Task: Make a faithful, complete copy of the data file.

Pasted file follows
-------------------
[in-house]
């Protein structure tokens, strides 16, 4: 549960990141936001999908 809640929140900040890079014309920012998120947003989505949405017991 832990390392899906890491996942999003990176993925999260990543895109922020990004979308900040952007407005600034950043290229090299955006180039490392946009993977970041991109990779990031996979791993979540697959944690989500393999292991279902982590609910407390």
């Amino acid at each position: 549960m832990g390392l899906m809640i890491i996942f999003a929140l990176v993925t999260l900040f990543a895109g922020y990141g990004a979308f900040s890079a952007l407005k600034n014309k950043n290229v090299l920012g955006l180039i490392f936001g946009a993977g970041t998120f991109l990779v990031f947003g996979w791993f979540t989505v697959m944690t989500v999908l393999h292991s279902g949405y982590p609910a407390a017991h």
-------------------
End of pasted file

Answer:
[in-house]
């Protein structure tokens, strides 16, 4: 549960990141936001999908 809640929140900040890079014309920012998120947003989505949405017991 832990390392899906890491996942999003990176993925999260990543895109922020990004979308900040952007407005600034950043290229090299955006180039490392946009993977970041991109990779990031996979791993979540697959944690989500393999292991279902982590609910407390």
């Amino acid at each position: 549960m832990g390392l899906m809640i890491i996942f999003a929140l990176v993925t999260l900040f990543a895109g922020y990141g990004a979308f900040s890079a952007l407005k600034n014309k950043n290229v090299l920012g955006l180039i490392f936001g946009a993977g970041t998120f991109l990779v990031f947003g996979w791993f979540t989505v697959m944690t989500v999908l393999h292991s279902g949405y982590p609910a407390a017991h």